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Peter Gammons
October 05, 1987
The Blue Jays won three of four from Detroit in the first of a two-round AL East title fight
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October 05, 1987

Birds On The Wing

The Blue Jays won three of four from Detroit in the first of a two-round AL East title fight

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It was late Thursday afternoon in Toronto, a few hours before the start of the seven-game, two-weekend, two-city, two-country showdown for the American League East championship between the Toronto Blue Jays and the Detroit Tigers. In the Toronto clubhouse Mike Flanagan, the veteran lefthander, late of Baltimore, who would be starting that night for the Jays, was giving a brief lecture on winning. Sitting on one side of him was Cy Young Award candidate Jimmy Key; on the other was rookie pitcher Duane Ward. "Until you win," Flanagan was saying, "people will harp on every flaw they can imagine. Win, and you're ever thereafter a winner."

The Blue Jays won on Thursday, and again on Friday and Saturday, each time by a single run—4-3, 3-2 and 10-9—each time coming from behind and, in the last two of those wins, during their final at bat. On Sunday the Tigers won 3-2 in 13 innings, but Toronto, a half game behind Detroit as the week began, a half game ahead on Thursday, was 2� games up at week's end. The Blue Jays had six games left, the Tigers had seven, including their three-game series this weekend in Detroit.

Toronto's three victories stunned the Tigers, as well as four other AL East managers who, in a preseries poll conducted by The Detroit News , had unanimously picked Detroit to win the division race. Two managers mentioned that the Tigers had the better "chemistry"; Boston's John McNamara said what the others seemed to be thinking: " Toronto has the best all-around talent in our league, but Detroit has the chemistry—the knowledge of what it takes to win."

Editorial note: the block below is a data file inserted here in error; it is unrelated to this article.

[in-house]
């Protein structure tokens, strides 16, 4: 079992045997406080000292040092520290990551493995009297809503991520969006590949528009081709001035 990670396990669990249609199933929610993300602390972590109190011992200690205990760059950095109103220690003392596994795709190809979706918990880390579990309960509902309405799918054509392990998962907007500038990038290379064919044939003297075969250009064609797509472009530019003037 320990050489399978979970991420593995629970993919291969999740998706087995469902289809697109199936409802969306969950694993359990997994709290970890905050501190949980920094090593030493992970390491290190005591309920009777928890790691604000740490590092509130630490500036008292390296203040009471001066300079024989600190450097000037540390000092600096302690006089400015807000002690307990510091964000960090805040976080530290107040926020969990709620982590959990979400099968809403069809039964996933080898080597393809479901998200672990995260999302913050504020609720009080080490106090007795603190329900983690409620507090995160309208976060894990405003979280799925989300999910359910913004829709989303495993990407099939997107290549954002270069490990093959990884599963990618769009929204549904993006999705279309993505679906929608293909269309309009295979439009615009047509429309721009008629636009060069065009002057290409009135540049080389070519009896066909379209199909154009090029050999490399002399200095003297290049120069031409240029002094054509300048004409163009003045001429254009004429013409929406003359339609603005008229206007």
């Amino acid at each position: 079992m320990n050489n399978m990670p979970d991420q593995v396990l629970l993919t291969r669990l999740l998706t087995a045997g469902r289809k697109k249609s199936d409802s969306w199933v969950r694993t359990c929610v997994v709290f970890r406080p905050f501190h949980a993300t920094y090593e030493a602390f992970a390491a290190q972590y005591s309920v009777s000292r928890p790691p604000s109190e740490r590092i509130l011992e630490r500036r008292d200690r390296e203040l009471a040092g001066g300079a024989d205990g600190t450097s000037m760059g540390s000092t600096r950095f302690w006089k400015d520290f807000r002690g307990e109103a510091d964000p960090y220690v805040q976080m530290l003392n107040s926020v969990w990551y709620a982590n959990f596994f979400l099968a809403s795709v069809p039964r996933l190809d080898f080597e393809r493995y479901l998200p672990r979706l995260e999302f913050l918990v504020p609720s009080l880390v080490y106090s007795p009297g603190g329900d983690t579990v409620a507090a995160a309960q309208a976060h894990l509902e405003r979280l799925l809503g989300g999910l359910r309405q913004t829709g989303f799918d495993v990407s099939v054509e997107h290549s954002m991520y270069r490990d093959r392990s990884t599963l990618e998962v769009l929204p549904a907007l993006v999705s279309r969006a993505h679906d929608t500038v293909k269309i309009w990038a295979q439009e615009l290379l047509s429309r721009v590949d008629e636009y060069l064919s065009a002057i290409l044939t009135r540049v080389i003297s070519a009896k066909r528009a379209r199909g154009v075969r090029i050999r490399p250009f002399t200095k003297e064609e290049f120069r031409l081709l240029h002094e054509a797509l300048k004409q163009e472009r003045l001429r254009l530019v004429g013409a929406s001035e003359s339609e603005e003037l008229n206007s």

Those managers evidently have not forgotten the 1985 American League Championship Series, in which the Blue Jays led three games to one but ultimately lost to the Buddy Biancalana Royals. But many Toronto players feel other factors contribute to the general lack of respect for the Jays. They believe the team is perceived as black and Latin (not to mention foreign), with all the subtle and unspoken racist feelings that go with that. But then, lack of respect is nothing new to Toronto manager Jimy Williams. When he was hired to manage the Cardinals' Triple A team in Springfield, Ill., in 1978, the owner looked at him and said, "You're the wrong Williams." "He had wanted the Jimmy Williams who now coaches in Baltimore," says Jimy. "I'm used to being anonymous."

So are his players. "We're always being called the team with a few big stars," says first baseman Willie Upshaw. "But we're as deep as anyone in the league down the bench, and what makes us a much better team than we were in 1985 are two factors. First, our bullpen is the deepest in baseball. And second, we've all grown up a lot since then. In '85, we were awed by it all."